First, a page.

A new study, published in the Proceedings of the National Academy of Sciences on November 7, proposes an intriguing phenomenon: visible green light might have the ability to accelerate water evaporation. The research conducted by MIT mechanical engineer Gang Chen and his team reveals that water subjected to visible light, particularly with a greenish hue, exhibits a faster rate of evaporation than what would be expected from heat alone.
This discovery opens up the possibility that when light interacts with water, individual particles of light, known as photons, could have the capacity to break the bonds between water molecules. As a result, clusters of water molecules are released into the surrounding air. The implications of this finding may extend beyond the laboratory setting, suggesting that light-driven evaporation could be a naturally occurring phenomenon globally.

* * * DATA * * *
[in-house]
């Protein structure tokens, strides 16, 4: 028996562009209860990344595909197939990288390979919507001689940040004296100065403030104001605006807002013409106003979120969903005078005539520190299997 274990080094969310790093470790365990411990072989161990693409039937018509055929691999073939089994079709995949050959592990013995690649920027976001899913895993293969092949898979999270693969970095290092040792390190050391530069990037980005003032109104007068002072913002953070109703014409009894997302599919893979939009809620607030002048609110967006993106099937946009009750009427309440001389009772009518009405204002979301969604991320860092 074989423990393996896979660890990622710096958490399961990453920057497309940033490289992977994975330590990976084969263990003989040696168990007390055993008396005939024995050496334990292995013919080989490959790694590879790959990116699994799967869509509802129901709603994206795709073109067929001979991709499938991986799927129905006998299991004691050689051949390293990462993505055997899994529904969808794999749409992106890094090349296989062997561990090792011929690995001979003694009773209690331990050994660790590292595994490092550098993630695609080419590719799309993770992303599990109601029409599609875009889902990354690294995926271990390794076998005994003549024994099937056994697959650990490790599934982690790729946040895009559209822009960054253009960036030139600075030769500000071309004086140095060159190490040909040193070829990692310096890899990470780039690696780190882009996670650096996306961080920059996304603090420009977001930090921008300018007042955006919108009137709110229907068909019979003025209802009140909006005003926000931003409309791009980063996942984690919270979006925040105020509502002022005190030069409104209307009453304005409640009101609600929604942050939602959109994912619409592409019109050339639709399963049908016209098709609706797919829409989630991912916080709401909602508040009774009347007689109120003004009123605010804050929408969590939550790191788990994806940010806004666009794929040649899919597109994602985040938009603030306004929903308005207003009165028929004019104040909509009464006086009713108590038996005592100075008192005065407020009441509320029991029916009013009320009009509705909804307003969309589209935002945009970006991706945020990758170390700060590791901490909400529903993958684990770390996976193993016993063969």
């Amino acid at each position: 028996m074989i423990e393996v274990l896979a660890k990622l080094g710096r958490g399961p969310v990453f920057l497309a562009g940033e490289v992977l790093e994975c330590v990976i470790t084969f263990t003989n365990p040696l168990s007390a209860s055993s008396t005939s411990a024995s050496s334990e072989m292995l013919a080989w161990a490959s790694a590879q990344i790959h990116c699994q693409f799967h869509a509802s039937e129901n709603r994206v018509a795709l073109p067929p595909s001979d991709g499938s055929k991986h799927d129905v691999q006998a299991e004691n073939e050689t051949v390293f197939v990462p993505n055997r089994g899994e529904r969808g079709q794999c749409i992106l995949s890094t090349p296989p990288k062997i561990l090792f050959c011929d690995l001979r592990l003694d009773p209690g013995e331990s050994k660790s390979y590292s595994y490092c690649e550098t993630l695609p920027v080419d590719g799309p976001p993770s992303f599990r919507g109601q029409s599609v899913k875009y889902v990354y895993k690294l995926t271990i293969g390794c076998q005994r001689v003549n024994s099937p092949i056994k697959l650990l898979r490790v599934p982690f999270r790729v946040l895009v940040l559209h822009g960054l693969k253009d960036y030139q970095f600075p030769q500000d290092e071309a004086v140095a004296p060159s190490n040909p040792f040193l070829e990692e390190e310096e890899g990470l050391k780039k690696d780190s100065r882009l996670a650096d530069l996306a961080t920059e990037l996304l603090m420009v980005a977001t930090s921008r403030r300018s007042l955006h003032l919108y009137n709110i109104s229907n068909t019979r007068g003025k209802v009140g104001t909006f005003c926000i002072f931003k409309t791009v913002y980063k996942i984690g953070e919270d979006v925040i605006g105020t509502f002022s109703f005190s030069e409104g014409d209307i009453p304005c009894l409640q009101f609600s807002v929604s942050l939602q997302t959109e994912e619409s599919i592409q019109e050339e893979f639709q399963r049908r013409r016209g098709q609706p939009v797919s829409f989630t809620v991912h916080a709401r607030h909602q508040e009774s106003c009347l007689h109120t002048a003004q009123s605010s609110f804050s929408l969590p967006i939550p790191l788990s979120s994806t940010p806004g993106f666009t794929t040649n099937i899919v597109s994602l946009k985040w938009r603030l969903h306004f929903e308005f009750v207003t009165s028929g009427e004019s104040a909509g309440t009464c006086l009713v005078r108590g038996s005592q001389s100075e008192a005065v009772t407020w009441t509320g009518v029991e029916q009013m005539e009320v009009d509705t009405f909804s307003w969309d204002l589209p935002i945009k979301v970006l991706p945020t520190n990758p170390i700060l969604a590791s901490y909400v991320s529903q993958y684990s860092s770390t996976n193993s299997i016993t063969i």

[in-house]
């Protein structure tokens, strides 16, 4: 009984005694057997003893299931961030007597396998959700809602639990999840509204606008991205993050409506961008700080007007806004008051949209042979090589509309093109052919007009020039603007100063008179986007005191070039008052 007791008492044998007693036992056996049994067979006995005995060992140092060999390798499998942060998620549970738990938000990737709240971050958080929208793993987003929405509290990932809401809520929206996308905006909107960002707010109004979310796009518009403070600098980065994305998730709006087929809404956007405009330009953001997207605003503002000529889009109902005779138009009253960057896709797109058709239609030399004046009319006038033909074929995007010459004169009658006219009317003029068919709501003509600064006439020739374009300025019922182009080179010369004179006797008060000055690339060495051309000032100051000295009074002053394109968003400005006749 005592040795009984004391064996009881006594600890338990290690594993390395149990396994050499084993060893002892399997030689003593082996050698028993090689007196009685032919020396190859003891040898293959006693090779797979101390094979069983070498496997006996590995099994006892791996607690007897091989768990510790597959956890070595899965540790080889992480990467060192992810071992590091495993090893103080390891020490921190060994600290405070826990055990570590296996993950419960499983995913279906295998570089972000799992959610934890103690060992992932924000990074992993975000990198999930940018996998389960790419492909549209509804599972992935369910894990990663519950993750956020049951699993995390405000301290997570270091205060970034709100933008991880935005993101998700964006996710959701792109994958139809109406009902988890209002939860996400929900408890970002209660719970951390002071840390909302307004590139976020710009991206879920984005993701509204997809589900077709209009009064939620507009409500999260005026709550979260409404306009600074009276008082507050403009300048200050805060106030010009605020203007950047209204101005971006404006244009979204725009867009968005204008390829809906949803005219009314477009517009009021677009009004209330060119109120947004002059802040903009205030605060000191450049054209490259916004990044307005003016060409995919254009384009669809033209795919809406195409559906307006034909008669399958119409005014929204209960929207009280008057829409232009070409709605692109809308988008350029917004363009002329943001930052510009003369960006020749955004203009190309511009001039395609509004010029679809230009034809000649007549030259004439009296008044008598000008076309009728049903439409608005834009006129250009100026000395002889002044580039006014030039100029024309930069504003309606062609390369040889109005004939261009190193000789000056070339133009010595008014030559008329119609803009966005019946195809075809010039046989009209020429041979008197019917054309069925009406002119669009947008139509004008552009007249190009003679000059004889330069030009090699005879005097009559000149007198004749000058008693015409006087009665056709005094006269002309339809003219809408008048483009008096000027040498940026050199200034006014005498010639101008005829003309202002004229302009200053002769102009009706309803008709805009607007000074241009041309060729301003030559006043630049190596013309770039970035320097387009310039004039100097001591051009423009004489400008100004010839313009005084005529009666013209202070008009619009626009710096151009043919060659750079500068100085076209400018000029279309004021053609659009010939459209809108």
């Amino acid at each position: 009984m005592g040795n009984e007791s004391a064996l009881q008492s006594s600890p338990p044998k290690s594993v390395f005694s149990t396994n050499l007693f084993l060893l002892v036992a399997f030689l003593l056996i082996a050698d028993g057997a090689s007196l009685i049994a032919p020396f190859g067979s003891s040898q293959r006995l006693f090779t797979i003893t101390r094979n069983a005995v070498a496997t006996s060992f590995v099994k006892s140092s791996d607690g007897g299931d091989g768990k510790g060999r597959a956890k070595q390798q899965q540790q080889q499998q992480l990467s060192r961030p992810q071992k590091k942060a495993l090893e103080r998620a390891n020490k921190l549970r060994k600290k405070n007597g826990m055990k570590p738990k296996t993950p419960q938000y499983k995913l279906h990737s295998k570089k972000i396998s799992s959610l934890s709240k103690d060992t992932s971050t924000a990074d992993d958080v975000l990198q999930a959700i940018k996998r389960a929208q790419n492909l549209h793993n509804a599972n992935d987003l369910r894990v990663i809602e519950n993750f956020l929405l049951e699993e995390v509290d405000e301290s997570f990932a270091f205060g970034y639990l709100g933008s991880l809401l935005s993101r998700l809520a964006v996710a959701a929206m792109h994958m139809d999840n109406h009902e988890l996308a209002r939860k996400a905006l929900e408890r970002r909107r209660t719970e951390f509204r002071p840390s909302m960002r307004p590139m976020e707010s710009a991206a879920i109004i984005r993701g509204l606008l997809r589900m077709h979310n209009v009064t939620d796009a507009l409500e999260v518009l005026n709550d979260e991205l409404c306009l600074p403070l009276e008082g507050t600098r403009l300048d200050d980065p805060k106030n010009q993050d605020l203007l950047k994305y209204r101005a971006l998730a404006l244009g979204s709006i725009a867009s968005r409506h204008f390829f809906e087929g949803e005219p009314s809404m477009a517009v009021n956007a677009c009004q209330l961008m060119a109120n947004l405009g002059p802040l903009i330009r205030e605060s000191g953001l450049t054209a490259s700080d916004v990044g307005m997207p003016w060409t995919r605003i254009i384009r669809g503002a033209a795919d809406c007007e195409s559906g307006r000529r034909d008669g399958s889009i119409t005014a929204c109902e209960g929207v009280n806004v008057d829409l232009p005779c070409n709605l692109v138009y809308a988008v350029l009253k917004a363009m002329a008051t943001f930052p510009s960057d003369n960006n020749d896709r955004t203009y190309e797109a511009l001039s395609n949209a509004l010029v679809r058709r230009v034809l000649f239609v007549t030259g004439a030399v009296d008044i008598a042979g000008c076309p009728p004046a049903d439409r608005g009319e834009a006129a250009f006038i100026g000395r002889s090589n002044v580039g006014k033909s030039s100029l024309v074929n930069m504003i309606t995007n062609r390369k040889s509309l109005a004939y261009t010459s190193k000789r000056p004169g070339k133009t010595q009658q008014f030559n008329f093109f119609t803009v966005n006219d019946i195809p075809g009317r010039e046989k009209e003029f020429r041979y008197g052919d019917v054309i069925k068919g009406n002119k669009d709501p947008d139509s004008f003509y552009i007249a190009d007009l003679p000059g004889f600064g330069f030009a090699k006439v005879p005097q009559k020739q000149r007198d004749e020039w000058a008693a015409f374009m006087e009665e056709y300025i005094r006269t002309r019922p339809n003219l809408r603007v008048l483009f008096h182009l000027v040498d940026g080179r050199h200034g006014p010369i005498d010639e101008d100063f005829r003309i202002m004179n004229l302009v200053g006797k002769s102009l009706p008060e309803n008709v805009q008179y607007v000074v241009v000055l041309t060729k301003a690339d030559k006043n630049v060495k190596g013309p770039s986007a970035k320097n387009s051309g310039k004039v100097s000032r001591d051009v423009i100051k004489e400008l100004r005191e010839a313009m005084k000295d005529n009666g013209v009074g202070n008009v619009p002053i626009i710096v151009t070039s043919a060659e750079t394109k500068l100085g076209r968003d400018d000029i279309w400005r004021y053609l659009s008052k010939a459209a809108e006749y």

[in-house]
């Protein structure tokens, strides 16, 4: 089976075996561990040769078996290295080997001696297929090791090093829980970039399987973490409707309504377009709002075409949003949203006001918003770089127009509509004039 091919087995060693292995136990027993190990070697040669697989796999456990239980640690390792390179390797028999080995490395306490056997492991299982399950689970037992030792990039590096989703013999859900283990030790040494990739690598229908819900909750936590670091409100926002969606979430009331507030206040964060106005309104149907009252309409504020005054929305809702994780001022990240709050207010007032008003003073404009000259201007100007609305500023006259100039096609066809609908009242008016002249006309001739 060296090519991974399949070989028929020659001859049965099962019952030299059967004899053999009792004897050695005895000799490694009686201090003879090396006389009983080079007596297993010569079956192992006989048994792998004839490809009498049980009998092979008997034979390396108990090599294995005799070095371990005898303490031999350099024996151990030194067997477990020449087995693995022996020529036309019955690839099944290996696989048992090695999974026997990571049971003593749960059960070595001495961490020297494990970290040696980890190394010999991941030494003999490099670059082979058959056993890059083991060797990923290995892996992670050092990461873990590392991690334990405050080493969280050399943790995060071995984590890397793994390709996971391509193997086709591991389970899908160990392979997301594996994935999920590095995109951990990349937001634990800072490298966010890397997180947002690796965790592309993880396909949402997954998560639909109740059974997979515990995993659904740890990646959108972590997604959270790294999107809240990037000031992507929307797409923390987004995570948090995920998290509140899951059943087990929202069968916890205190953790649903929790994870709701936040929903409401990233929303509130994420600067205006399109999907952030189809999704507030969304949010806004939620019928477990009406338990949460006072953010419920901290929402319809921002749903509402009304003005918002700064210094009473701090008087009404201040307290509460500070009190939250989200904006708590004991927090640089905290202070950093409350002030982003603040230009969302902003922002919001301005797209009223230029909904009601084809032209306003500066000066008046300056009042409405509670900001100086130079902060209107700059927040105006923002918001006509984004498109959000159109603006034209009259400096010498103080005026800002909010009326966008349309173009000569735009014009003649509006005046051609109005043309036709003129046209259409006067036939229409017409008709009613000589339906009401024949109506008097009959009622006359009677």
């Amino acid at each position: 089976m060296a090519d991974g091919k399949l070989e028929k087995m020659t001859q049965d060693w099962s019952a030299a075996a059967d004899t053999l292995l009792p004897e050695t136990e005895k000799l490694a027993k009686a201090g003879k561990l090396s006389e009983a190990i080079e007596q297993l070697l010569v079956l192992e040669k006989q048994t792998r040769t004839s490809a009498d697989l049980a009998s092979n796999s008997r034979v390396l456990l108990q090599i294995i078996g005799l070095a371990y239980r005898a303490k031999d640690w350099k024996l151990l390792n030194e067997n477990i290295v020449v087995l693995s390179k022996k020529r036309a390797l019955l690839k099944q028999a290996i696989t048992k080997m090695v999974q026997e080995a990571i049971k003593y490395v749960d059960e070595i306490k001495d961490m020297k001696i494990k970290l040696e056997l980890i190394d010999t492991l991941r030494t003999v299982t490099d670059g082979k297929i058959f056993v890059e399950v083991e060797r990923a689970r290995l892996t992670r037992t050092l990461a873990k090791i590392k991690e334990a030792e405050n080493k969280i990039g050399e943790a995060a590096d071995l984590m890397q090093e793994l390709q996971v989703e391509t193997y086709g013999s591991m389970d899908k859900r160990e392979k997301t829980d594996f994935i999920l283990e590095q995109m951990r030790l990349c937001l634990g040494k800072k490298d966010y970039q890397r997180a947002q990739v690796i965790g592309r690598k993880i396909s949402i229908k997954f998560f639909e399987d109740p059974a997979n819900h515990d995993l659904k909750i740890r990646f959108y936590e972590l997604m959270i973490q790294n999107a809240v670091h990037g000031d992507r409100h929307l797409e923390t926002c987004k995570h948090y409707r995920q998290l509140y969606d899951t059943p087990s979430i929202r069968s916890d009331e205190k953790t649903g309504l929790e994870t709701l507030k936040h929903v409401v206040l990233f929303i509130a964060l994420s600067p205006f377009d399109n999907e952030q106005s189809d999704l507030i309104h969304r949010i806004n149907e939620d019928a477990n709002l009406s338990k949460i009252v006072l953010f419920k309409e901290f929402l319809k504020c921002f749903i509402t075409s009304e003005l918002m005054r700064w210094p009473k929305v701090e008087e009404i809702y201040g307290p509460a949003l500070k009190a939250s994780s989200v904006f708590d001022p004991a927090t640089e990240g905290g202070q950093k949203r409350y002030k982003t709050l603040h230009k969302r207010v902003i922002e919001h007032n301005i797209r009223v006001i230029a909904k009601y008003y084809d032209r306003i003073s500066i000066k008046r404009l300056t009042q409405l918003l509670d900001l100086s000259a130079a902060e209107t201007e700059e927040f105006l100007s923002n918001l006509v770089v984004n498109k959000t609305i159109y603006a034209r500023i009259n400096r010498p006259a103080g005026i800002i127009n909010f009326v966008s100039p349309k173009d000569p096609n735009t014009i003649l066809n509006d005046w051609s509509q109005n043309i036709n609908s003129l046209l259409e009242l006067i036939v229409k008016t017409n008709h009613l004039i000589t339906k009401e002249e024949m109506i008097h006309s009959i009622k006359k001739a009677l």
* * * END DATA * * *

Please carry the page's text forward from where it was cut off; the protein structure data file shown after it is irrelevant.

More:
While further research is needed to fully comprehend the mechanisms and potential applications of this discovery, it offers a fascinating perspective on the role of light in water evaporation, challenging conventional wisdom that solely attributes this process to heat.